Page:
How Should I Be Planning for Nursing Home Care?

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Planning for nursing home care should involve adequate research.

Will you require nursing home care in the near future?

Perhaps your parents will require this level of care.

Either way, you should not make this transition blindly.

According to a recent The Columbia Regional Business Report article titled “Nursing home care requires advance planning,” the potential cost alone makes planning for nursing home care essential.

Planning for nursing home care should start early.
Consider finances when planning for nursing home care.

In the state of South Carolina, the median annual cost of care in a skilled nursing facility is $42,000.

Do not expect Medicare to cover this.

It will not.

Instead, you should consider other options to pay for care.

What are these options for planning for nursing home care?


Before you can qualify for Medicaid, your assets must be spent down to almost nothing.

There is also a five-year look back period for your finances when applying.

Consequently, giving assets away during that look back window will trigger some nasty periods of ineligibility.

For those who need Medicaid, it is often best to use the services of an experience elder law attorney to evaluate your options.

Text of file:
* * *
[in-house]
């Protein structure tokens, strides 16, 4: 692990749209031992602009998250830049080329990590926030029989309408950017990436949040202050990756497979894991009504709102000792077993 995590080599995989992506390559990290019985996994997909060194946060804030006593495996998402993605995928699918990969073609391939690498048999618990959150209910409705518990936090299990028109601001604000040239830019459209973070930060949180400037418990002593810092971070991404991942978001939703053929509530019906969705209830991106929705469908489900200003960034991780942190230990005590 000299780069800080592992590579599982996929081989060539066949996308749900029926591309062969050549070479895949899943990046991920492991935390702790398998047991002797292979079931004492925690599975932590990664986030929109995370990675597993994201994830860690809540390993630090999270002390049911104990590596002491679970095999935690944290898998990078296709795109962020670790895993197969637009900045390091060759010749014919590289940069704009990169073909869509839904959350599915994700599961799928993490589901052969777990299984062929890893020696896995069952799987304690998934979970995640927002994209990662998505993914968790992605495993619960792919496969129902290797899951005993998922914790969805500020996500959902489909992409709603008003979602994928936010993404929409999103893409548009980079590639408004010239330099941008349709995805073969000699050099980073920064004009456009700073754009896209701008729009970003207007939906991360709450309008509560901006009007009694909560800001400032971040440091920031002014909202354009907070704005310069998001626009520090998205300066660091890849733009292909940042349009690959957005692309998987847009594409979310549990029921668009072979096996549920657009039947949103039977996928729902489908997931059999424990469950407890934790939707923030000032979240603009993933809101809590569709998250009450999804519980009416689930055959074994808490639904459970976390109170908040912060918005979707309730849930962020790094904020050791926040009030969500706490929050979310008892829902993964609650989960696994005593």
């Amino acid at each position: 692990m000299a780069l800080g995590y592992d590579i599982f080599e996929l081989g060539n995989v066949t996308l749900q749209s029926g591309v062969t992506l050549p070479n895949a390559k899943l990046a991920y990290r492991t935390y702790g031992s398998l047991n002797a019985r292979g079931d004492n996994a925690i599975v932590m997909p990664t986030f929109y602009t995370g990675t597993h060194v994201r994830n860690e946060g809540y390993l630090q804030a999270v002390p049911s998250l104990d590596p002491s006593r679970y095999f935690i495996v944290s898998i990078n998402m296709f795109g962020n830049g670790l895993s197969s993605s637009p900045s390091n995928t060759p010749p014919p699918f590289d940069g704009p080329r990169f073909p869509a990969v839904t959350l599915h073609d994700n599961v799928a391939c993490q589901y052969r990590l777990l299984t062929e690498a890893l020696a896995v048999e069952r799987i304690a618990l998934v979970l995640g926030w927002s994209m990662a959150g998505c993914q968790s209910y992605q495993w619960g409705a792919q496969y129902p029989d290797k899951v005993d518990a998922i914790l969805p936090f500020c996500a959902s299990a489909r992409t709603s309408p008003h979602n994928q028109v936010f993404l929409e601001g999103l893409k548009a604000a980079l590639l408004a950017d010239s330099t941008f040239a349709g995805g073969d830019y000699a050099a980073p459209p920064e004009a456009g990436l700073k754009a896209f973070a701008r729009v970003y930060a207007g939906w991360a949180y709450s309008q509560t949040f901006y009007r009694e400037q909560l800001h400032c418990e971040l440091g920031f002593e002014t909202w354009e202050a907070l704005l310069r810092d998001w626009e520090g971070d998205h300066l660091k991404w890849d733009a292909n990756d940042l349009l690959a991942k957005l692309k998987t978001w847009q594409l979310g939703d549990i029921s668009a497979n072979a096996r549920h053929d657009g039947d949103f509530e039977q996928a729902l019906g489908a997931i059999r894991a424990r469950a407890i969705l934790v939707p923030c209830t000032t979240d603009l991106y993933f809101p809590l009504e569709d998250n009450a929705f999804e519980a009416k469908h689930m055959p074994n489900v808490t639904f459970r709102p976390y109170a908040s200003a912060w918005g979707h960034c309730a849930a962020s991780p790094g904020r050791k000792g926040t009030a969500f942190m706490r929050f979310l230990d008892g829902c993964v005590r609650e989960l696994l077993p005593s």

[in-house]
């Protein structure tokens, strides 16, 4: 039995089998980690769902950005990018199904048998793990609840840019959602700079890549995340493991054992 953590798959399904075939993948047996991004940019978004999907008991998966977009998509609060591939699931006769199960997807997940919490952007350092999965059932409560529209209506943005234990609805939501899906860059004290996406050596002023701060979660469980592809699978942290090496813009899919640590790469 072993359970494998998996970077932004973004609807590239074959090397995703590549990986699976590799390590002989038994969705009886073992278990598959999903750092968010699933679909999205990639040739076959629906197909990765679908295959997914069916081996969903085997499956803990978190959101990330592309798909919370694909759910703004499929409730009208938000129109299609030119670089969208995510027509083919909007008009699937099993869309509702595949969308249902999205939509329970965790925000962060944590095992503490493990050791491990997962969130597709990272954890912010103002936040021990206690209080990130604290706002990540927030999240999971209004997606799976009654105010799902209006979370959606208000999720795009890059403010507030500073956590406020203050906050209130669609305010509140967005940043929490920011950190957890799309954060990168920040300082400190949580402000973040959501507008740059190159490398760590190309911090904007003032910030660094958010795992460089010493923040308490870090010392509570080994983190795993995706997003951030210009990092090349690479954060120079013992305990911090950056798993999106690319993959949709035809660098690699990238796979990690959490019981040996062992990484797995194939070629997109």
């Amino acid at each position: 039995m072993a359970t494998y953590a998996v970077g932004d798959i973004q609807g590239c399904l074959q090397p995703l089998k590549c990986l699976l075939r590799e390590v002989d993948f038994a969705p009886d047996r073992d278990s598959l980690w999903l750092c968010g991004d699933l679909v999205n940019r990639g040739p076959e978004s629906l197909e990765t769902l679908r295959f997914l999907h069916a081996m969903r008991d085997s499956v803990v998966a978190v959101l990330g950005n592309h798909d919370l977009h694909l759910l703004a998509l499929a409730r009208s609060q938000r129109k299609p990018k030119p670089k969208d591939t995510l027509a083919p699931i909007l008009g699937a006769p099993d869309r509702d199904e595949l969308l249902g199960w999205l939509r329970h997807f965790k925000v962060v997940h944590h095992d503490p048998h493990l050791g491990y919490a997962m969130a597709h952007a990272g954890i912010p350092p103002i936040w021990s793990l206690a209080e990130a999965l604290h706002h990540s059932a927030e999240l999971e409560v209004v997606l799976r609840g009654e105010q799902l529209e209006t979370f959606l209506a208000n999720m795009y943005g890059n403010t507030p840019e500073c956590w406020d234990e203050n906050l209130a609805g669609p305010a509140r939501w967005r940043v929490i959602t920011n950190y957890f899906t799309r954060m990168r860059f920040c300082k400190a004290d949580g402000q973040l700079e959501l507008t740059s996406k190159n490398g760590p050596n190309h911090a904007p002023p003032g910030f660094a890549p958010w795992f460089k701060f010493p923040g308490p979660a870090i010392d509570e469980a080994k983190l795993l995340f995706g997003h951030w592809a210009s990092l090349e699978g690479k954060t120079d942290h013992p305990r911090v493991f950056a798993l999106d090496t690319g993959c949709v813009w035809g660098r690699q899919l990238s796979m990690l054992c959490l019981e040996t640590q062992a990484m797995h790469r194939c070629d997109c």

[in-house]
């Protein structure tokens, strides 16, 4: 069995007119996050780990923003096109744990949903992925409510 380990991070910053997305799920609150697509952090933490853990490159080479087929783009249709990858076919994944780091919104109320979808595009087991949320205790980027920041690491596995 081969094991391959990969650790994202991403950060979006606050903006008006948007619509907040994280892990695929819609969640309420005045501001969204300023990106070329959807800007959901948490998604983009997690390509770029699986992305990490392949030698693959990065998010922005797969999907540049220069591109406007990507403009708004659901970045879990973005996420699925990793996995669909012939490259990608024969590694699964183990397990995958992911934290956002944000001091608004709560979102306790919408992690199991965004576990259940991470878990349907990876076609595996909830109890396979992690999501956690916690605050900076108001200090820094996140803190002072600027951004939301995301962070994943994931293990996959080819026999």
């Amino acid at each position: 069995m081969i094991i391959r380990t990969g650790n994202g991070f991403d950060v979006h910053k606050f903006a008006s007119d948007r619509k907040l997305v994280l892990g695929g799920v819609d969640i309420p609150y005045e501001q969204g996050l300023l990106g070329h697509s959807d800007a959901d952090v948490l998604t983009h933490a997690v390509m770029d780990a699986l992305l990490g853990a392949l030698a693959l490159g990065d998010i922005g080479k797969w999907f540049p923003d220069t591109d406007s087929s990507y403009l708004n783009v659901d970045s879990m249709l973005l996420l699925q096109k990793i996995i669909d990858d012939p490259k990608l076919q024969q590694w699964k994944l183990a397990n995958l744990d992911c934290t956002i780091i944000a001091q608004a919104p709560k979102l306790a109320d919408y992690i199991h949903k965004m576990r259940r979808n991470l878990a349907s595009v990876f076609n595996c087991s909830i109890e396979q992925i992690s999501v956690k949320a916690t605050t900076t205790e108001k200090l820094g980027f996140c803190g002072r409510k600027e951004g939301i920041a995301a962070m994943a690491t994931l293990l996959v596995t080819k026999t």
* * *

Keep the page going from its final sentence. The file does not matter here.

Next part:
It is always better to plan than to react.

Long-term Care Insurance

Long-term care insurance allows you to pay a premium payment you can afford to provide coverage you cannot afford for long-term care at home, in an assisted living facility, or a nursing home.

If you are wanting to get long-term care insurance, start earlier rather than later.

You have to qualify physically and mentally for this insurance.

Insurability and premium costs are dependent upon age and health.

Financial Planning

Some people work with their financial planners to “save” for long-term care.

In other words, they plan to “self-insure” against the risk.

As part of planning for nursing home care, financial planners may have you designate 10 to 15 percent of your income to this goal.

For those who are older and lacking the appropriate funds, earmarking at least 20 percent of their income may be wise.

Catch up provisions for those older than 50 can be beneficial when saving to a 401(k) or IRA.

You may also ask your financial planner about life-insurance options.

Some policies include long-term care rider options.

Not matter what option you choose, you should plan to cover at least three years of long-term care.

Although finances are important, planning for nursing home care should include estate planning.

Work with an experienced estate planning attorney to get your advance health care directive, last will and testament, durable power of attorney, and beneficiary designations in order.

Your loved ones will thank you.

Reference:  Columbia Regional Business Report (March 10, 2020) “Nursing home care requires advance planning”

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